For Phil Reitinger, the deputy undersecretary of the National Protection and Programs directorate at the Department of Homeland Security, Cyber Storm III is about more than just testing the nation’s cybersecurity – it’s about testing the ability of people and organizations to collaborate.
“One of the things that is critical to realize about cyberspace,” he told reporters at a mid-exercise news briefing Wednesday, “is that this is beyond the capability of any one government agency to respond to, or even one government, or even one private sector entity. It really requires a joint response. And what we are seeing now is the framework created by the National Cyber Incident Response Plan and facilities like the National Cybersecurity and Communications Information Response Center that will enable all of the different players to come together, to work together, and to share information, as issues come up, to solve those problems, to work with them together jointly, to come up with solutions and to implement them.”
DHS will wrap up Cyber Storm III, its global cybersecurity preparedness and response exercise, sometime on Thursday.
“I think it’s going very, very well. We’re very excited,” he said. “Things are going to get more and more interesting today (Wednesday), as events continue to ramp up.”
Cyber Storm III includes seven federal agencies, 11 states, 12 nations and 60 private sector companies.
And while DHS is coordinating its response and involvement to the exercise scenario from the National Cybersecurity and Communications Integration Center (NCCIC) in Arlington, Va., the game, or exercise itself, is being run from the headquarters of the U.S. Secret Service in Washington.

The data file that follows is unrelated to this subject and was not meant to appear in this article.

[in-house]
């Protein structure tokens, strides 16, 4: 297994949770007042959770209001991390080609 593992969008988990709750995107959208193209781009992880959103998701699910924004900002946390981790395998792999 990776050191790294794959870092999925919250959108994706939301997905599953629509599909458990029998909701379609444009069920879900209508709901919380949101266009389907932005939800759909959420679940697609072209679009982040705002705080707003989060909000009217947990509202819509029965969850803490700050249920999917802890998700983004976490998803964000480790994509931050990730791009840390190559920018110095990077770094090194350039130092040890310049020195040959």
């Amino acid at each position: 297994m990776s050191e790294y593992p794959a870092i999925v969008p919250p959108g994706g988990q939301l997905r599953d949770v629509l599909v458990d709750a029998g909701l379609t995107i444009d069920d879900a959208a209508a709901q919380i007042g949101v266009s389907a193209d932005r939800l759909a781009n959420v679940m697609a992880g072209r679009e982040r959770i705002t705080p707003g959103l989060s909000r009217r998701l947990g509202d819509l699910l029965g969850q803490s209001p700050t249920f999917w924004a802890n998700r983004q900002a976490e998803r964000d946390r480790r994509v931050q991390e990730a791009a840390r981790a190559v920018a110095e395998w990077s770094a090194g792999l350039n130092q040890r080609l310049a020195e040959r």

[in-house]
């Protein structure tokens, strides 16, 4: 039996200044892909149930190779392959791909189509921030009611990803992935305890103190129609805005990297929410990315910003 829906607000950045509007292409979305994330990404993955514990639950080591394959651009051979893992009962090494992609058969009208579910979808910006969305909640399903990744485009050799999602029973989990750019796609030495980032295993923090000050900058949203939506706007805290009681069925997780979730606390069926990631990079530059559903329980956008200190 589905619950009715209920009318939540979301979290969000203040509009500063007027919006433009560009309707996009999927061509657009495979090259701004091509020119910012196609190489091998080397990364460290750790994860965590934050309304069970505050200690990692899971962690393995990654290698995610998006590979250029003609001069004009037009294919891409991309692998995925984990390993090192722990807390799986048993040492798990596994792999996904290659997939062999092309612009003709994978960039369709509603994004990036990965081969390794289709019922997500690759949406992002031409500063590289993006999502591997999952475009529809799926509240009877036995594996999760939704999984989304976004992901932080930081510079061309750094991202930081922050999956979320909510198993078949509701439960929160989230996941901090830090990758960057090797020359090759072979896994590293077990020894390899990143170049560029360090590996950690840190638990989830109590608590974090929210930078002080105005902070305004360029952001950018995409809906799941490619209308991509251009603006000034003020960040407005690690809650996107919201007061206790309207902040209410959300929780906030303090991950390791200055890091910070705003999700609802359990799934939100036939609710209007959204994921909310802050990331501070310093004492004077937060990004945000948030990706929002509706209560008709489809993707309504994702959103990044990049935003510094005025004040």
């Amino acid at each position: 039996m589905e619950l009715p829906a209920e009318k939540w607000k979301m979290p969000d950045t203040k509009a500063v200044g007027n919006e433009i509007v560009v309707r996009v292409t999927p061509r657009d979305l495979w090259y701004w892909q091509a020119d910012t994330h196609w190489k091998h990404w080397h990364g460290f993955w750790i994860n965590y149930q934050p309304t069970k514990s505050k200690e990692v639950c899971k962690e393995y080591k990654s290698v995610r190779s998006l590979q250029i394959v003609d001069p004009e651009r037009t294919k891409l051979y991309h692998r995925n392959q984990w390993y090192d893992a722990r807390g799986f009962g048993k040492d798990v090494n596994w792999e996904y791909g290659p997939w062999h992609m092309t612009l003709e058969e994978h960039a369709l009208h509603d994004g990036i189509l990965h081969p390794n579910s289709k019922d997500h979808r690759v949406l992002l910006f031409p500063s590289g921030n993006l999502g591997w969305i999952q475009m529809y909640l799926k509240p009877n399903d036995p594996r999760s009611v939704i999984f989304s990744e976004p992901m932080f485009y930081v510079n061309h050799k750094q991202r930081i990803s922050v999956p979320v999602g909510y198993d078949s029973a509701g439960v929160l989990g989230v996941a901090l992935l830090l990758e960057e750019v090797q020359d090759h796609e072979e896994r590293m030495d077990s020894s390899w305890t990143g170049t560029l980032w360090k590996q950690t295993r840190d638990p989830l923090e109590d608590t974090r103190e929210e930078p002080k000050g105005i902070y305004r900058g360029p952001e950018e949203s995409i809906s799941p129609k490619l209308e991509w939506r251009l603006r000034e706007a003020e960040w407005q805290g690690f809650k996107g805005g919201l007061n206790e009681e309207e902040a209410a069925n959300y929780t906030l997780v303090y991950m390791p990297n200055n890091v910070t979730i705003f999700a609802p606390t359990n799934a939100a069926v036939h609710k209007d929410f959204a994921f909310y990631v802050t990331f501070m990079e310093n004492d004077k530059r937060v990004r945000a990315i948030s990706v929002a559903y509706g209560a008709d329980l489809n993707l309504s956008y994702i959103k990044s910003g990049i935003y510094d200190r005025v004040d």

It is from a basement level in the building that a still classified scenario, depicting the start of a major cybersecurity breakdown started three-and-a-half days ago. It’s a scenario that even a top player like Reitinger only knows in broad strokes for now.
“To tell you the truth,” he admitted to reporters, “I don’t know the scenario. I have remained ignorant as events come in, because I have a role to play. I just see stuff when it comes up with the rest of the players because that’s how we know how we’re doing. We’re playing this for real.”
Cyber Storm III is what is known as a tabletop exercise, in which participants all over the globe are either e-mailed, or texted the initial scenario, and then subsequent events, known as injects, as the scenario is played out over a four-day period. Participants don’t see the effects of the scenario on an actual computer network.
Reitinger said he was not concerned that Cyber Storm III was not being played out on an operational computer network, but he said that does not rule out the possibility that future versions of Cyber Storm might also one day be played on a specially built network.
Reitinger also said DHS is fulfilling a goal for Cyber Storm in that the exercise is turning out to be a good test of the operational viability of the NCCIC during a prolonged, crisis-like exercise.
Brett Lambo, DHS’ director of the cybersecurity exercise program, and the game master for Cyber Storm III, presides in a brightly lit, bustling room crammed with people, phones and lots and lots of flat screen monitors.
“We have about 100 people kicking around at workstations, and access to all those external networks,” he said. “You can see it’s a pretty big operation, but as we said, multiply that number by 10 for the number of players we have out in the field.”
Lambo also explained the purpose of a 12-foot high projection screen dominating one wall of the room. That big display indicates the status of the various “intersects,” or individual conditions of the fake crisis defined by the Cyber Storm exercise scenario.
Reitinger said almost as soon as the exercise is completed, the hard work of determining what they learned will begin.
“The first thing we’re going to focus on,” he said before returning to his seat in the exercise control floor, “is taking a look at what happened, what did we learn, where are the successes, how we move forward, and then rapidly determine how we turn that to enhancing the National Cyber Incident Response Plan.”
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